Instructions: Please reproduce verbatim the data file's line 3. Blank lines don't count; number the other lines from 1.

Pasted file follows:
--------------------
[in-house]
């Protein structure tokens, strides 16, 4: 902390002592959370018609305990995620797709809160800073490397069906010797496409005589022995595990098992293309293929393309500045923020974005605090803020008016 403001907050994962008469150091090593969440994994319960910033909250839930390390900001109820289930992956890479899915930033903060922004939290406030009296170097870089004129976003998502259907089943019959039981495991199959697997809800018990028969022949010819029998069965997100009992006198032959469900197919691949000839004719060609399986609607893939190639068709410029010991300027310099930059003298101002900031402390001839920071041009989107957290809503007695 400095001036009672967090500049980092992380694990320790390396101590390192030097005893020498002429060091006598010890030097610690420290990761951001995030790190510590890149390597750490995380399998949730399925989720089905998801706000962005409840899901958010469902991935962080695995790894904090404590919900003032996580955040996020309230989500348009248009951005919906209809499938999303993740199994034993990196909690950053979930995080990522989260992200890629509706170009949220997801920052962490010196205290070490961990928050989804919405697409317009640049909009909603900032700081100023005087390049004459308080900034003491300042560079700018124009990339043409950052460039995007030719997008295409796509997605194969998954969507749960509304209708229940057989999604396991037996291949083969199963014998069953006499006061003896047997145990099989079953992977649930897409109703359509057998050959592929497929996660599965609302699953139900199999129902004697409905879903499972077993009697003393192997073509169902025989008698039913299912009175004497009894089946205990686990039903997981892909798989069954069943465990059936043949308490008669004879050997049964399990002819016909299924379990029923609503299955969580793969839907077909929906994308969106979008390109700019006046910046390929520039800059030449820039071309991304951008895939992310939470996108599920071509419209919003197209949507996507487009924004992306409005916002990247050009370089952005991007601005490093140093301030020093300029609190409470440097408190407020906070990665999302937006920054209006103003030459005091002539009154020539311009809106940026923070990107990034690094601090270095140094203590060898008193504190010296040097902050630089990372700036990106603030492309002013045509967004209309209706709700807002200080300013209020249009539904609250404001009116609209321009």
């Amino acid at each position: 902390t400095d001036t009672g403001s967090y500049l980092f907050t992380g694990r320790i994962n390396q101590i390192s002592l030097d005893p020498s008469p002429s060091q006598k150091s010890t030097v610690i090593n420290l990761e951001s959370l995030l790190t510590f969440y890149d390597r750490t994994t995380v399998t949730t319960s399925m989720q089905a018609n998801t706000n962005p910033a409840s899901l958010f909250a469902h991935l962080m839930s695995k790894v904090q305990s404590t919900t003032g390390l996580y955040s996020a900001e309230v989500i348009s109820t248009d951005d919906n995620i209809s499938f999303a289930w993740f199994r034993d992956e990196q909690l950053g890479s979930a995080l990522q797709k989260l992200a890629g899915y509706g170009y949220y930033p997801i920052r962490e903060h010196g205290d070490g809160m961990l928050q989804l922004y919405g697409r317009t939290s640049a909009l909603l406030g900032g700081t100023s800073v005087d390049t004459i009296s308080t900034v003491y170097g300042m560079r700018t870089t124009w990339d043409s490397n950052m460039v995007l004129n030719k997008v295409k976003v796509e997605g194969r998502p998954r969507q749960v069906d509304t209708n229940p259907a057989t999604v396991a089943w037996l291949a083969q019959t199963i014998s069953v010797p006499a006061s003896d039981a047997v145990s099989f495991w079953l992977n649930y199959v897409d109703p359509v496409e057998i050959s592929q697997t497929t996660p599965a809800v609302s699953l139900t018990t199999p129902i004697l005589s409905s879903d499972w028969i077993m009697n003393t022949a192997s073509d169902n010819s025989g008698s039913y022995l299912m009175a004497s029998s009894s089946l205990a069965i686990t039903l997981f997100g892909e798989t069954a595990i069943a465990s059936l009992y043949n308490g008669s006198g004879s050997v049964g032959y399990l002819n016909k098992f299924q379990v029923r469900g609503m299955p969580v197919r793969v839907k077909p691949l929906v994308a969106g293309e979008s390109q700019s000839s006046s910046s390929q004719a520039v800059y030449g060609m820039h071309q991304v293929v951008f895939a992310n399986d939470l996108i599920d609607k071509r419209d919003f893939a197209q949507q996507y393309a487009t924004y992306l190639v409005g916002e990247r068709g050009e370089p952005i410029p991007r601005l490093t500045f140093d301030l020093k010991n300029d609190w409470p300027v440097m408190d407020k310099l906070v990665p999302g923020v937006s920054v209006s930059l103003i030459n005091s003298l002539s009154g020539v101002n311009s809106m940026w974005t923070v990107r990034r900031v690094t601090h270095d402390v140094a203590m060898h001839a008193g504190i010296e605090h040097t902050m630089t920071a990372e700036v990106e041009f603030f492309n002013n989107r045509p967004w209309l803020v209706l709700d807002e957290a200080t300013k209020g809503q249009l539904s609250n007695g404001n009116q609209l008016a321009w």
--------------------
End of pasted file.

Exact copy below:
């Amino acid at each position: 902390t400095d001036t009672g403001s967090y500049l980092f907050t992380g694990r320790i994962n390396q101590i390192s002592l030097d005893p020498s008469p002429s060091q006598k150091s010890t030097v610690i090593n420290l990761e951001s959370l995030l790190t510590f969440y890149d390597r750490t994994t995380v399998t949730t319960s399925m989720q089905a018609n998801t706000n962005p910033a409840s899901l958010f909250a469902h991935l962080m839930s695995k790894v904090q305990s404590t919900t003032g390390l996580y955040s996020a900001e309230v989500i348009s109820t248009d951005d919906n995620i209809s499938f999303a289930w993740f199994r034993d992956e990196q909690l950053g890479s979930a995080l990522q797709k989260l992200a890629g899915y509706g170009y949220y930033p997801i920052r962490e903060h010196g205290d070490g809160m961990l928050q989804l922004y919405g697409r317009t939290s640049a909009l909603l406030g900032g700081t100023s800073v005087d390049t004459i009296s308080t900034v003491y170097g300042m560079r700018t870089t124009w990339d043409s490397n950052m460039v995007l004129n030719k997008v295409k976003v796509e997605g194969r998502p998954r969507q749960v069906d509304t209708n229940p259907a057989t999604v396991a089943w037996l291949a083969q019959t199963i014998s069953v010797p006499a006061s003896d039981a047997v145990s099989f495991w079953l992977n649930y199959v897409d109703p359509v496409e057998i050959s592929q697997t497929t996660p599965a809800v609302s699953l139900t018990t199999p129902i004697l005589s409905s879903d499972w028969i077993m009697n003393t022949a192997s073509d169902n010819s025989g008698s039913y022995l299912m009175a004497s029998s009894s089946l205990a069965i686990t039903l997981f997100g892909e798989t069954a595990i069943a465990s059936l009992y043949n308490g008669s006198g004879s050997v049964g032959y399990l002819n016909k098992f299924q379990v029923r469900g609503m299955p969580v197919r793969v839907k077909p691949l929906v994308a969106g293309e979008s390109q700019s000839s006046s910046s390929q004719a520039v800059y030449g060609m820039h071309q991304v293929v951008f895939a992310n399986d939470l996108i599920d609607k071509r419209d919003f893939a197209q949507q996507y393309a487009t924004y992306l190639v409005g916002e990247r068709g050009e370089p952005i410029p991007r601005l490093t500045f140093d301030l020093k010991n300029d609190w409470p300027v440097m408190d407020k310099l906070v990665p999302g923020v937006s920054v209006s930059l103003i030459n005091s003298l002539s009154g020539v101002n311009s809106m940026w974005t923070v990107r990034r900031v690094t601090h270095d402390v140094a203590m060898h001839a008193g504190i010296e605090h040097t902050m630089t920071a990372e700036v990106e041009f603030f492309n002013n989107r045509p967004w209309l803020v209706l709700d807002e957290a200080t300013k209020g809503q249009l539904s609250n007695g404001n009116q609209l008016a321009w």